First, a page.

The Independent Film Festival of Boston

Shadow Bag, 2005

Shadow Bag, 2005

Denez McAdoo


I’m going to just come right out and say it: Hollywood sucks.

Now I know, I know, Shrek 2 is a work of unparalleled genius, but it is simply not worth having to put up with the same tired and overblown ideas that are regurgitated over and over again in predictable quarter-year cycles. Hollywood is such a well-established institution in America that, admittedly, it is hard to resist the magnetic pull of your Brad Pitt period pieces, your Renée Zellweger romantic comedies. But that’s exactly how they get you. They know you can’t say no and that you’ll do just about any thing to get you celebrity-driven cinematic fix-you’ll pay $10 to see it, you’ll wait through 15 minutes of trailers just to see it, you’ll ignore the fact that Brad Pitt is wearing a skirt just to see it. Suddenly, you’re hooked on big-budget blockbusters and you didn’t even know it.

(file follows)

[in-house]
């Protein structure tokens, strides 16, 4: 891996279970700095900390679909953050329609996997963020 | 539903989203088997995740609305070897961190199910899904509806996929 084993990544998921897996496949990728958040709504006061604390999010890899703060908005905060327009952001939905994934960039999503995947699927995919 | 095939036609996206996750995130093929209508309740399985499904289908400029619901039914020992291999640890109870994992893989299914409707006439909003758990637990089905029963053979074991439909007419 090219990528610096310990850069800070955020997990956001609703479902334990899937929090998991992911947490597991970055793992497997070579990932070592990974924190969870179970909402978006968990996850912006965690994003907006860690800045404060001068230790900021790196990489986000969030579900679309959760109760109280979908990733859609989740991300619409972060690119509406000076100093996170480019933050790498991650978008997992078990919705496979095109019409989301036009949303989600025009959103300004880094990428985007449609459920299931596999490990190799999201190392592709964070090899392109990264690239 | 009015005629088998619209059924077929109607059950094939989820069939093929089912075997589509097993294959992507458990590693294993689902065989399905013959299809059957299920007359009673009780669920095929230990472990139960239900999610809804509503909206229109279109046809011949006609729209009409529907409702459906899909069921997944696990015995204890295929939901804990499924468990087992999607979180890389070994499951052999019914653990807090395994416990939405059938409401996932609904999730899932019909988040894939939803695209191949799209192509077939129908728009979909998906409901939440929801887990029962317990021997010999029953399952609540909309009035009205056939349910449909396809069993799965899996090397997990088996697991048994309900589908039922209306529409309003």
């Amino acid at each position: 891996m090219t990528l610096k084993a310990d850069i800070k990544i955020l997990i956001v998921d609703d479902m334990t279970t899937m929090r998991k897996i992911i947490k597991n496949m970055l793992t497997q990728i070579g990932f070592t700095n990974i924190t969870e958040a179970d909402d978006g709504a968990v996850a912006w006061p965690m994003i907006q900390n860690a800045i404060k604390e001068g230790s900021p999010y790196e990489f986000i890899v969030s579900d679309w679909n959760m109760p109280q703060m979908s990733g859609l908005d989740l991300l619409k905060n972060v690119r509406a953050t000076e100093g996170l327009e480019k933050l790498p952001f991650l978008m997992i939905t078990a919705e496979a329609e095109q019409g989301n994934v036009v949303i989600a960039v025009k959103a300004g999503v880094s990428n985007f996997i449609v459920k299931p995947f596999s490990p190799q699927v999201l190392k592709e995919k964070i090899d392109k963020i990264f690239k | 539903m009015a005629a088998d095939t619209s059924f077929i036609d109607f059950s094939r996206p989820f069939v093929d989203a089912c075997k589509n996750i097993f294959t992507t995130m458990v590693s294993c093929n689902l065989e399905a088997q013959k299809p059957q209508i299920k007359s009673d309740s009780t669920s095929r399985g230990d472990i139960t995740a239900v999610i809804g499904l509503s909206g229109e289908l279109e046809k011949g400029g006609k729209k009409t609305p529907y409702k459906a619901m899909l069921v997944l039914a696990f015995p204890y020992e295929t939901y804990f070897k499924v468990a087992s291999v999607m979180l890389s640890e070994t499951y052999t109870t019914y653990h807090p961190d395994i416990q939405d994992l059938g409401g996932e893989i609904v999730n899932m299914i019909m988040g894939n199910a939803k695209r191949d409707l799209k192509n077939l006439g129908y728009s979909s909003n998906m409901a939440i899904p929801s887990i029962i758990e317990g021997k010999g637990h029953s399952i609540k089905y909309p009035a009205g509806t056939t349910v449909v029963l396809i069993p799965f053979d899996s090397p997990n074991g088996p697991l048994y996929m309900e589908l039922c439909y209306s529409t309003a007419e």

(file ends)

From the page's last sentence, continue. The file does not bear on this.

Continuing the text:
But there’s still hope; there are people out there that want to help you. Admitting that you have a problem is the first step to recovery. But you’ve got to be strong, you’ve got to be determined, and you have to tell those Hollywood rat-bastards, “you can keep your J-Lo and your cheerleader dance-off movies. I don’t need you any more. I’ve got the Third Annual Independent Film Festival of Boston and I don’t have to take it any more!”

There, now don’t you feel like the strong independent film connoisseur that your mom always wanted you to be? And that’s what the Boston Independent Film Festival is really all about: expanding your drab cinematic pallet and showing that unique, fine-quality films that are free of major studio demands can and are made, even if they lack the gargantuan budget of most Hollywood releases. Sure, you probably already knew this, but the inherent problem with independent films is that they don’t receive the same promotion of their playground-bully Hollywood brethren.